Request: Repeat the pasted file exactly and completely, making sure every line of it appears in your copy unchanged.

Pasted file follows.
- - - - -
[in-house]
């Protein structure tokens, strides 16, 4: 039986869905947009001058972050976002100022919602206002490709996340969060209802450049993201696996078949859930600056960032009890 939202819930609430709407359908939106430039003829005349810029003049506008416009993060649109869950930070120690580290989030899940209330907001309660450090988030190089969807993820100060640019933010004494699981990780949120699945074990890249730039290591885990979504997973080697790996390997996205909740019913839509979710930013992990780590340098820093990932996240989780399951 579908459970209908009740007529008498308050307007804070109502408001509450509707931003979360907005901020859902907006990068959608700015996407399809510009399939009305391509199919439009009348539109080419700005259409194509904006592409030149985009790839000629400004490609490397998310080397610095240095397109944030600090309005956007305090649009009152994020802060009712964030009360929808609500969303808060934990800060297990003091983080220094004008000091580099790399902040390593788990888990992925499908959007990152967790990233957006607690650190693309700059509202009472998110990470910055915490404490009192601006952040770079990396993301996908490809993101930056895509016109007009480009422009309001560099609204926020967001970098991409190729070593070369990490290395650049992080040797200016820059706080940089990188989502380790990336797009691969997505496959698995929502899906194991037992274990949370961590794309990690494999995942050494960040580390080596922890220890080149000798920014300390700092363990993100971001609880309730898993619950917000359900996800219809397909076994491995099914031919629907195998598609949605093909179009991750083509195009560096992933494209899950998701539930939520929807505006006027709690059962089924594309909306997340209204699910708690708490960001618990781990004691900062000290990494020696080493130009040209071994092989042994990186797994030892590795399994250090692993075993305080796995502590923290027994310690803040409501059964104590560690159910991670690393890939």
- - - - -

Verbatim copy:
[in-house]
């Protein structure tokens, strides 16, 4: 039986869905947009001058972050976002100022919602206002490709996340969060209802450049993201696996078949859930600056960032009890 939202819930609430709407359908939106430039003829005349810029003049506008416009993060649109869950930070120690580290989030899940209330907001309660450090988030190089969807993820100060640019933010004494699981990780949120699945074990890249730039290591885990979504997973080697790996390997996205909740019913839509979710930013992990780590340098820093990932996240989780399951 579908459970209908009740007529008498308050307007804070109502408001509450509707931003979360907005901020859902907006990068959608700015996407399809510009399939009305391509199919439009009348539109080419700005259409194509904006592409030149985009790839000629400004490609490397998310080397610095240095397109944030600090309005956007305090649009009152994020802060009712964030009360929808609500969303808060934990800060297990003091983080220094004008000091580099790399902040390593788990888990992925499908959007990152967790990233957006607690650190693309700059509202009472998110990470910055915490404490009192601006952040770079990396993301996908490809993101930056895509016109007009480009422009309001560099609204926020967001970098991409190729070593070369990490290395650049992080040797200016820059706080940089990188989502380790990336797009691969997505496959698995929502899906194991037992274990949370961590794309990690494999995942050494960040580390080596922890220890080149000798920014300390700092363990993100971001609880309730898993619950917000359900996800219809397909076994491995099914031919629907195998598609949605093909179009991750083509195009560096992933494209899950998701539930939520929807505006006027709690059962089924594309909306997340209204699910708690708490960001618990781990004691900062000290990494020696080493130009040209071994092989042994990186797994030892590795399994250090692993075993305080796995502590923290027994310690803040409501059964104590560690159910991670690393890939």